This is it, guys. This is the big daddy of film symbols. Has it been parodied? Oh yes. Are people still writing articles about it? Oh yes. How about scholarly articles? Yep.
We open this movie by watching Charles Kane utter the word "rosebud" on his deathbed. Next thing you know, a room full of newsmen are asking what Kane meant by this word and what it can tell us about his life. As Mr. Rawlston asks the room, "Yes. Rosebud. Just that one word. But who is she?"
So here, based on the name, people tend to assume that Rosebud was a woman in Kane's past, someone he longed for in his final moments. Mr. Bernstein floats the same theory:
BERNSTEIN: That Rosebud, huh? Maybe, some girl? There were a lot of them back in the early days.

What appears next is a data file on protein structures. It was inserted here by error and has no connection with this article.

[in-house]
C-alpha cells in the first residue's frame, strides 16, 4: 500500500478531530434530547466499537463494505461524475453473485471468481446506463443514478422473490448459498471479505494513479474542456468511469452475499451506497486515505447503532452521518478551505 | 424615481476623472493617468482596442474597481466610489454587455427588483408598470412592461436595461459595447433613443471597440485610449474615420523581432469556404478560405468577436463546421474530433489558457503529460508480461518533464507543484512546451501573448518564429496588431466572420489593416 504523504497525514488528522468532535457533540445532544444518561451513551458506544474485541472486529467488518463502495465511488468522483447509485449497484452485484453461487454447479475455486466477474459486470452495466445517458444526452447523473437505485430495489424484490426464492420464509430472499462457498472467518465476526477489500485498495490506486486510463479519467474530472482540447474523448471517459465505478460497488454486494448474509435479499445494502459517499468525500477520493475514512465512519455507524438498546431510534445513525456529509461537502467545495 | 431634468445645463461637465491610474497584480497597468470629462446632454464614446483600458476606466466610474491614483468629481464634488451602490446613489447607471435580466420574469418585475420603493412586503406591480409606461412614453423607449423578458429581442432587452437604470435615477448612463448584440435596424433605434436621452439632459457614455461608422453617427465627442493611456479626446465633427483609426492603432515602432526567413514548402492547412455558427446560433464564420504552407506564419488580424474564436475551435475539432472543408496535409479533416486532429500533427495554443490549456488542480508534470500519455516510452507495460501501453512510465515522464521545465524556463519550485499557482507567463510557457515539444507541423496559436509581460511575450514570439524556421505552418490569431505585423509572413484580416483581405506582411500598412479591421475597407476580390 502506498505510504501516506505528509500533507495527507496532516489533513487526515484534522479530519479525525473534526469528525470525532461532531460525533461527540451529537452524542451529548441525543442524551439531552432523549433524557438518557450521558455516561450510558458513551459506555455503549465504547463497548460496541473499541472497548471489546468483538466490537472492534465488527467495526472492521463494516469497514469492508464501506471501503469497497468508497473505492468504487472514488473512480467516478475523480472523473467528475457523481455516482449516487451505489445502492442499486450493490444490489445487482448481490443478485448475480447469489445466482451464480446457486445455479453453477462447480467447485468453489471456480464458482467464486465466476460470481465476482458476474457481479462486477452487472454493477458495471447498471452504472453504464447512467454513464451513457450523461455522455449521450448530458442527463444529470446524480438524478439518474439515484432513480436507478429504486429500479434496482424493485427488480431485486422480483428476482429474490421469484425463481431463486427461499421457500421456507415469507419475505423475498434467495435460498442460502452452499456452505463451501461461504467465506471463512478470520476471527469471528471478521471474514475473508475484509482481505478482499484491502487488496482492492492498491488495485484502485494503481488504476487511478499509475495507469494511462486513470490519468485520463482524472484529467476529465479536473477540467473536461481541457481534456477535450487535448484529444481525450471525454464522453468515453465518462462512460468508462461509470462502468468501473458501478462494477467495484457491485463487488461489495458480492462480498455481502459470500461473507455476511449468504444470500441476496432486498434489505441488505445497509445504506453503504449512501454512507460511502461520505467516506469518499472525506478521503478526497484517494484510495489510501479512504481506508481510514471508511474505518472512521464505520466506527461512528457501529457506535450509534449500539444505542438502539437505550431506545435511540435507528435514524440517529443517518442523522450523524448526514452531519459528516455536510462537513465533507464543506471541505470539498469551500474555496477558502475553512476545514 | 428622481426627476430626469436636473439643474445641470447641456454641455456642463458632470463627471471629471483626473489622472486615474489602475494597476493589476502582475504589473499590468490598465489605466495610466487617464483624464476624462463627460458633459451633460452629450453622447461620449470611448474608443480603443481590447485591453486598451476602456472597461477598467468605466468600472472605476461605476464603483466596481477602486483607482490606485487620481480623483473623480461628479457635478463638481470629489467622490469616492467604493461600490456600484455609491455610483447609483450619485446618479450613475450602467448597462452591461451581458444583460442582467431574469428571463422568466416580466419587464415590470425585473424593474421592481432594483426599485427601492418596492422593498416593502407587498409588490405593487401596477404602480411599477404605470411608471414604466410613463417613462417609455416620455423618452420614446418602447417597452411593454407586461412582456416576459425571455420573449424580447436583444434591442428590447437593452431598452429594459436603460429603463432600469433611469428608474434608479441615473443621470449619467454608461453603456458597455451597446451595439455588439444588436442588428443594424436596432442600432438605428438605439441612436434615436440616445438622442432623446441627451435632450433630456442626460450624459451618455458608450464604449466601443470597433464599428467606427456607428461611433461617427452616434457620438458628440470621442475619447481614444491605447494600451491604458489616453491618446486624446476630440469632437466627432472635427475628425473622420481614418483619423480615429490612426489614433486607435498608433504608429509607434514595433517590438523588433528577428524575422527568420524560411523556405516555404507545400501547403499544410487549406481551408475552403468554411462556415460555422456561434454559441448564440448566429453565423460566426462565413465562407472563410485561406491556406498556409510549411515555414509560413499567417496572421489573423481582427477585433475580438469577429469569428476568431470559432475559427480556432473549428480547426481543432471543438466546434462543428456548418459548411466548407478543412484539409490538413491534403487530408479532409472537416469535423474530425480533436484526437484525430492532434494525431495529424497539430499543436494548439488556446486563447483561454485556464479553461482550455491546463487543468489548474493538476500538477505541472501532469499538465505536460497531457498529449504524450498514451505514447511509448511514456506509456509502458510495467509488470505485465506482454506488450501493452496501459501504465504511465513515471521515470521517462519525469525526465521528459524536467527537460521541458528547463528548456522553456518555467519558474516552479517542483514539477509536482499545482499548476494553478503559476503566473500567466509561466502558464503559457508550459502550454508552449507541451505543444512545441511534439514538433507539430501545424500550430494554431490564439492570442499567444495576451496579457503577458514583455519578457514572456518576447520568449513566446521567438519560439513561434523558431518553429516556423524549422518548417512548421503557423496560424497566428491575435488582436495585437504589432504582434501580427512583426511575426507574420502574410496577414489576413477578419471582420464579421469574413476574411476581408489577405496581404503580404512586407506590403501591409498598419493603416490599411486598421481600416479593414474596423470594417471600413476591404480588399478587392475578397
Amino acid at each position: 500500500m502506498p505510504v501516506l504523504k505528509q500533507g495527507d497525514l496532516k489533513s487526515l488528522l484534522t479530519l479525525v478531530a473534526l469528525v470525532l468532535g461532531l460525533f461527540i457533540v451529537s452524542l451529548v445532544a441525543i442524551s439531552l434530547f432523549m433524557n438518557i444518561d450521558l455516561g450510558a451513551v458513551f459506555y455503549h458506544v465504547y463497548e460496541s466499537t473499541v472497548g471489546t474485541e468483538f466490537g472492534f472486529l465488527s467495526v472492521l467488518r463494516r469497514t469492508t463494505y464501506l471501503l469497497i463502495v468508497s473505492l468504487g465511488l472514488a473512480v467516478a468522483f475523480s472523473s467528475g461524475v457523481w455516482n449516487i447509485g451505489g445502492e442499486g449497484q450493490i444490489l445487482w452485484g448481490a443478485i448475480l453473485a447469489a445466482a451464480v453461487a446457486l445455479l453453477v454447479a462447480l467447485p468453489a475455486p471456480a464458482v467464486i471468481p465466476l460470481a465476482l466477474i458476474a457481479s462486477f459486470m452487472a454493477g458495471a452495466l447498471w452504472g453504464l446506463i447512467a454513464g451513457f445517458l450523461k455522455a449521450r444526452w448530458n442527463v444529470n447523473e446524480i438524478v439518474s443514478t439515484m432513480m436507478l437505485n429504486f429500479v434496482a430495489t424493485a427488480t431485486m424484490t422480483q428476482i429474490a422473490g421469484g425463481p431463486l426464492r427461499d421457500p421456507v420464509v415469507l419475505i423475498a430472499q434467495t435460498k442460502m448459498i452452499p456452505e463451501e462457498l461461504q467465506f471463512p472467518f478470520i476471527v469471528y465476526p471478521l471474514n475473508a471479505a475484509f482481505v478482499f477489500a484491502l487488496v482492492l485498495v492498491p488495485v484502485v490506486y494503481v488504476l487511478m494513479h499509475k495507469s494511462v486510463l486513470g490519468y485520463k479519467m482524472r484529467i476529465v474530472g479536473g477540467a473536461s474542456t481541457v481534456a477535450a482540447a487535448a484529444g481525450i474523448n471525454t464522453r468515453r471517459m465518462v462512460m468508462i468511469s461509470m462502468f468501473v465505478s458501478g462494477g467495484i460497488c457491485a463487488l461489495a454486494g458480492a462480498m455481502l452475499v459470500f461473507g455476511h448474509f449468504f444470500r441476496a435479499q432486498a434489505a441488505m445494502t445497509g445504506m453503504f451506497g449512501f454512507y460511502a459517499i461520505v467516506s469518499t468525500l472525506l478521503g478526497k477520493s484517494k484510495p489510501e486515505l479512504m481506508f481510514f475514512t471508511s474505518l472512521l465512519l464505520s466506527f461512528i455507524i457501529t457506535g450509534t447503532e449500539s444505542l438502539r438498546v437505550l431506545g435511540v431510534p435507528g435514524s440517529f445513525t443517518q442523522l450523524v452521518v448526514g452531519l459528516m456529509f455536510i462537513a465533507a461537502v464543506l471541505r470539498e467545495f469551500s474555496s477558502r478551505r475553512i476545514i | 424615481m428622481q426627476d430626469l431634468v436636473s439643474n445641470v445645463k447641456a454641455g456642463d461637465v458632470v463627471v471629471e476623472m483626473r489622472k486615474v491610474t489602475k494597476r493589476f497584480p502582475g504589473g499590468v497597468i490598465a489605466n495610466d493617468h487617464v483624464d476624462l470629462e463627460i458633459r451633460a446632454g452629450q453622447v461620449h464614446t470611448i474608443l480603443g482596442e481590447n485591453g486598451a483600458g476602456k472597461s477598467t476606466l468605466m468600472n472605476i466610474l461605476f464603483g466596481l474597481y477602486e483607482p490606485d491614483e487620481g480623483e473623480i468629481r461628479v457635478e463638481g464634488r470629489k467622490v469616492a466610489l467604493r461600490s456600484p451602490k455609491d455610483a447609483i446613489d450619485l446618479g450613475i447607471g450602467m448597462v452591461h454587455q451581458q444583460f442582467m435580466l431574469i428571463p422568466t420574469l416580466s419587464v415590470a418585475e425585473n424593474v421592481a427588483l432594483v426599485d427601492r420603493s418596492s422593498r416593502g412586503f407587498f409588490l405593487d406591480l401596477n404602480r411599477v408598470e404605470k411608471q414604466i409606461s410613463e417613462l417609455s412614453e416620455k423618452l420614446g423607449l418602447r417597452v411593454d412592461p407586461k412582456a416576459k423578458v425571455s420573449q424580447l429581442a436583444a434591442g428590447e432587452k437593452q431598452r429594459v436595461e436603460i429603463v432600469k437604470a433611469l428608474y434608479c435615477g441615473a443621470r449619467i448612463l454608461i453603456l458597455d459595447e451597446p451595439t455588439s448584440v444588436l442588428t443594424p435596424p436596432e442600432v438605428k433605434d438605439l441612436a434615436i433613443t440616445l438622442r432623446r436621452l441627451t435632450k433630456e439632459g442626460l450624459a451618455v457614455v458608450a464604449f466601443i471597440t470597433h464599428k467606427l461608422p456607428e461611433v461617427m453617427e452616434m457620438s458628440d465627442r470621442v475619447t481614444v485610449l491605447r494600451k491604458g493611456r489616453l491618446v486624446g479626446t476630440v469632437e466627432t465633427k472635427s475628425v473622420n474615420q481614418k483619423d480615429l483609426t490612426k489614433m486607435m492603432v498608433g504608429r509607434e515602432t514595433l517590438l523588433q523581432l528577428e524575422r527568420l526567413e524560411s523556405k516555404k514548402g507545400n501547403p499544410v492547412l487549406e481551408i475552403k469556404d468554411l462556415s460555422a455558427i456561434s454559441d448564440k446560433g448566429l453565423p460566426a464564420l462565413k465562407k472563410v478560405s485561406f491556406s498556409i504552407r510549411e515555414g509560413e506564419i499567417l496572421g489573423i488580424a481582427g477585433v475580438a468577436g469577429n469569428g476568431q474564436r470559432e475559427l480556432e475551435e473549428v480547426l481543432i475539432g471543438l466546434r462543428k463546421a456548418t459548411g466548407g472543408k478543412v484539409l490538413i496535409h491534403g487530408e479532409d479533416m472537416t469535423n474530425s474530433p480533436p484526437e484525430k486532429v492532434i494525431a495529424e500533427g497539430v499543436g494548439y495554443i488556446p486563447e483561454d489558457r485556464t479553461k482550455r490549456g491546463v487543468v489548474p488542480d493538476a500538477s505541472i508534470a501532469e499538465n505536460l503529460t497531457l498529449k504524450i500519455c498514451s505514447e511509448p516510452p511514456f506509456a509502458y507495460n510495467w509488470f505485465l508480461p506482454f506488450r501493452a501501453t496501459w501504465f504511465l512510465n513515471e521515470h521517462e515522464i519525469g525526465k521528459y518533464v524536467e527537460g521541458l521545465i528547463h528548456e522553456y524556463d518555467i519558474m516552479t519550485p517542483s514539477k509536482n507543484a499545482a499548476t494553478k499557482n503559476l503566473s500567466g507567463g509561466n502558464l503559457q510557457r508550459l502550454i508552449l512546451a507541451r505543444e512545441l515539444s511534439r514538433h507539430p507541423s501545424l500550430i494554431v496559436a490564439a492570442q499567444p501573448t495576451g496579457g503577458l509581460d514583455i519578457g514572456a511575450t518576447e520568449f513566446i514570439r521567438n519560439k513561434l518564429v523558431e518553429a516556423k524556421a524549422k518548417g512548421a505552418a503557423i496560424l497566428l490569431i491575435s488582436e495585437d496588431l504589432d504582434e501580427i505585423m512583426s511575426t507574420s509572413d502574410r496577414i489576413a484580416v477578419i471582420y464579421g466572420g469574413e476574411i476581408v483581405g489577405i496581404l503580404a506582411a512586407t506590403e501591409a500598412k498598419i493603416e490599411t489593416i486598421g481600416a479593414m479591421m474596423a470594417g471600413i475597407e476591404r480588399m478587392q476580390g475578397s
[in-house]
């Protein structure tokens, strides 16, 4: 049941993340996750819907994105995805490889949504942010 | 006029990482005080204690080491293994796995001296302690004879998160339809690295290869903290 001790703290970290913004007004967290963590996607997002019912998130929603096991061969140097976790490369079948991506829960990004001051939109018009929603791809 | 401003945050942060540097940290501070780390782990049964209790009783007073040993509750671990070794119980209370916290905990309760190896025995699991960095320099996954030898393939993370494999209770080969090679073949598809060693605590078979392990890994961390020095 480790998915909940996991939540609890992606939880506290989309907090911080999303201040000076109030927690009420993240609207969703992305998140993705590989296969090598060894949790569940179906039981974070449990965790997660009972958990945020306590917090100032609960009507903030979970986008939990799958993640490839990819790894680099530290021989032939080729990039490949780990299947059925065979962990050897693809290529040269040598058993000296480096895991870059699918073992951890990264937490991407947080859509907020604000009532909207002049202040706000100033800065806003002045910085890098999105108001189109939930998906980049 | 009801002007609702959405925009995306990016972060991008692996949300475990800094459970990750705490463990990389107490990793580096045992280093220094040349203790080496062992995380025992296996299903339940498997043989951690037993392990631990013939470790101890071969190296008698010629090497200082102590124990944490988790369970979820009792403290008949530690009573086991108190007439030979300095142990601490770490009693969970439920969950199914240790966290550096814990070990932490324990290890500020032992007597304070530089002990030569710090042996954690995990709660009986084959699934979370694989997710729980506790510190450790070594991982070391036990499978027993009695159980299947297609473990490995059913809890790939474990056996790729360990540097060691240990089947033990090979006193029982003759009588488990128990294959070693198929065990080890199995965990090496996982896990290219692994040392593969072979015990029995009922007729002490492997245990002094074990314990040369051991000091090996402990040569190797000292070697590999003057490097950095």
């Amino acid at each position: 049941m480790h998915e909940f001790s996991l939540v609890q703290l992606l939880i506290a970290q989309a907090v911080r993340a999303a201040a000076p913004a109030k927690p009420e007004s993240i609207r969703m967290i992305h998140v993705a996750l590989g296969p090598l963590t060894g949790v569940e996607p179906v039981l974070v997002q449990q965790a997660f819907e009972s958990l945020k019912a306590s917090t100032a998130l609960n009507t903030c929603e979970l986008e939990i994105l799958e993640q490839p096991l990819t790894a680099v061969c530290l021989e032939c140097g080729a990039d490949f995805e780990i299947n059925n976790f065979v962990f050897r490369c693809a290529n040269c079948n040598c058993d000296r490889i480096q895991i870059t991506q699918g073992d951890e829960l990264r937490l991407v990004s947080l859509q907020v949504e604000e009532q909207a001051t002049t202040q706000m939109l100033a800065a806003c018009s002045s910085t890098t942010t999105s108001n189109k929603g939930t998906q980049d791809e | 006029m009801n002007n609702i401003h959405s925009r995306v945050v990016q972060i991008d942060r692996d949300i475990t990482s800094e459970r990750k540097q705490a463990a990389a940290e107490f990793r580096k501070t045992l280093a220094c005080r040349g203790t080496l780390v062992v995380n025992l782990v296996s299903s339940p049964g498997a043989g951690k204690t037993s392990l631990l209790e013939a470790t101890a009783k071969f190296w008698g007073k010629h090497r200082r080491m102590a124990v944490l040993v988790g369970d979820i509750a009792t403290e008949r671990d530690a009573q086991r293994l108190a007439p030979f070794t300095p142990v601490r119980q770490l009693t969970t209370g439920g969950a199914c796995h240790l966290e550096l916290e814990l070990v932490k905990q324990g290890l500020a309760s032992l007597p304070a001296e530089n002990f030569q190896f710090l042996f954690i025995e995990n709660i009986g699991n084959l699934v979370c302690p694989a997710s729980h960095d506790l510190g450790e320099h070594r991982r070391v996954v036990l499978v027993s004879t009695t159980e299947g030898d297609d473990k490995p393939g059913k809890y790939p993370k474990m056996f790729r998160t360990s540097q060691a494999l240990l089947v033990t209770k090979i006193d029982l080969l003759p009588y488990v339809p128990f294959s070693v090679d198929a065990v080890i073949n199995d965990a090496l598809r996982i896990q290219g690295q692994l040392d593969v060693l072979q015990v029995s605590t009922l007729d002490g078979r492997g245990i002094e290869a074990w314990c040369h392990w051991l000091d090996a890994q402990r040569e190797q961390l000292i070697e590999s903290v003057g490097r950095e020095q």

By the end of the movie, our central investigator Thompson has gotten no closer to finding out what "rosebud" means. But at least one other reporter can't help but think,
REPORTER: If you could have found out about what Rosebud meant, I bet that would've explained everything.
It's probably true that most audience members feel the same way, since we all want to know what Kane's tragedy "means" in a deeper sense. But Thompson muses by saying,
THOMPSON: Maybe Rosebud was something he couldn't get or something he lost.
But in the end, he doesn't think that figuring out "rosebud" would have brought anyone any closer to understanding Kane because people are way more complicated than that.
We only find out in the final scene of the movie that Rosebud is actually the sled that Kane used to play with as a child. It's also the last thing he was holding onto on the day Mr. Thatcher came to take him from his parents. In this sense, Rosebud symbolizes everything that Kane lost the day he moved away from home.
From that point on, his life was only ever about money and power, whether he knew it or not. And it's only at the end of his life that he can look back and recognize the exact point at which everything started to go so wrong.